By allowing ads to appear on this site, you support the local businesses who, in turn, support great local journalism.
Some protest gas plan
Developer proposes 24-hour station
Placeholder Image
Forsyth County News
Adding a convenience store to a planned development seems anything but convenient for a group of nearby residents.

The 13.5-acre property on Peachtree Parkway and Old Alpharetta Road was zoned commercial in November 2007 with certain conditions, including that no gas stations would be allowed.

The property has since been sold to Old Alpharetta, LLC, which has requested to change this condition on about 2.5 acres in the eastern side of the property to allow convenience stores and gas stations that could be open 24 hours.

Commissioners heard from the two sides during a meeting April 1, though they postponed a vote for two weeks.

Kevin Tallant, attorney for the developer, said the new proposed plan for the center would actually be “less intense” commercially than what was originally proposed.

The suggested placement of the gas station meets all the minimum distance requirements, including being at least 500 feet from residential property.

“This is simply not the kind of situation where we’re trying to put a pig in a boat,” Tallant said. “We’re trying to put a pig where it belongs, which is right here with the rest of this commercially zoned property.”

Mike Swago, spokesman for Creekstone communities, said Tallant had asked what the developer could do to potentially make the addition more appealing.

“I told the attorney: ‘It doesn’t matter how much lipstick you put on a pig, it’s still a pig,’” Swago said.

During the development’s original site plan, residents were able to have some say in the look and layout of the design, he said.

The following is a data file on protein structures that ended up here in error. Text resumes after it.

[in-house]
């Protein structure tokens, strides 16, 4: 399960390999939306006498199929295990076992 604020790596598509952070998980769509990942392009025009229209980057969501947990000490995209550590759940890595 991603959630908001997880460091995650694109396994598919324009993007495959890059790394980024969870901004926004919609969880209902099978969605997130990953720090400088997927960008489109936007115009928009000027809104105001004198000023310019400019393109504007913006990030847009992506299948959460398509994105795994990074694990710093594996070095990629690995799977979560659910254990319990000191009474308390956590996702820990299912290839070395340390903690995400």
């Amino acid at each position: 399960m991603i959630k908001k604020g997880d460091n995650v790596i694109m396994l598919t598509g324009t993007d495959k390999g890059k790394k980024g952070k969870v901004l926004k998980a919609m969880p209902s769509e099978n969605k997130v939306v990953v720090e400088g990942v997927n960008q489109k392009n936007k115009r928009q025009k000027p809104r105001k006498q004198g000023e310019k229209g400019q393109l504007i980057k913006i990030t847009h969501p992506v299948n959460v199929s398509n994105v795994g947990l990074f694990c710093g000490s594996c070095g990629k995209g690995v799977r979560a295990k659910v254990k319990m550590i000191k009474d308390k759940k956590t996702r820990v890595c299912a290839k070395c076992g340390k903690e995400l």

This time around, the three neighboring communities — Creekstone Estates, Cottages at Creekstone and Ballnatrae — feel that original input was lost on the new developer, he said.

In this case, the residents don’t see any need for the business at all.

“Eventually, there’s going to be commercialization of the Peachtree Parkway area, but we would just like to have some say in what goes where,” Swago said. “A gas station is not our first choice.”

Neighbors of the site oppose the request for many reasons, including its proximity to several homes, the noise and light of a 24-hour station and alcohol sales taking place near a school and church.

The neighborhood group also felt there was not reason to change the original plan approved by the board.

“If these types of businesses were not permitted in November of 2007 for all the negative reasons that landed them on the list in the first place, what’s changed in the last two years that now would make these desirable businesses?” Swago asked the board.

Residents felt there was no need for another gas station, noting that several already exist in that area.

Neighbor Allen Carver said he drove the lengths of Peachtree and Windward parkways, finding that Peachtree, which is longer by 2 miles, had five times the amount of gas stations.

“If Peachtree Parkway is to develop into a beautiful gateway to Forsyth County,” Carver said, “I think we should be carefully developing it in an appropriate manner with minimum variances.”

Linda Bodnar, who would have the gas station backing up near her home, said the potential for increased crime and pollution right outside the entrance to their neighborhood was not good for the community.

“It would severely hurt the value of homes in our subdivision,” she said.

On Thursday, the commissioners postponed a decision to their next meeting on April 15, to the dismay of some residents who asked the board why.

Commissioner Brian Tam, who represents the development’s district, said “I’d rather make a motion making sure I had all the information I needed than make a motion and then find something out afterwards.”

After the meeting, Tam said this situation has occurred before during his time on the board. He likes to “slow down the process” to make sure everyone’s concerns can be heard.

“While you want people to be able to maximize the value of their property,” he said, “you can’t do so and devalue somebody else’s.”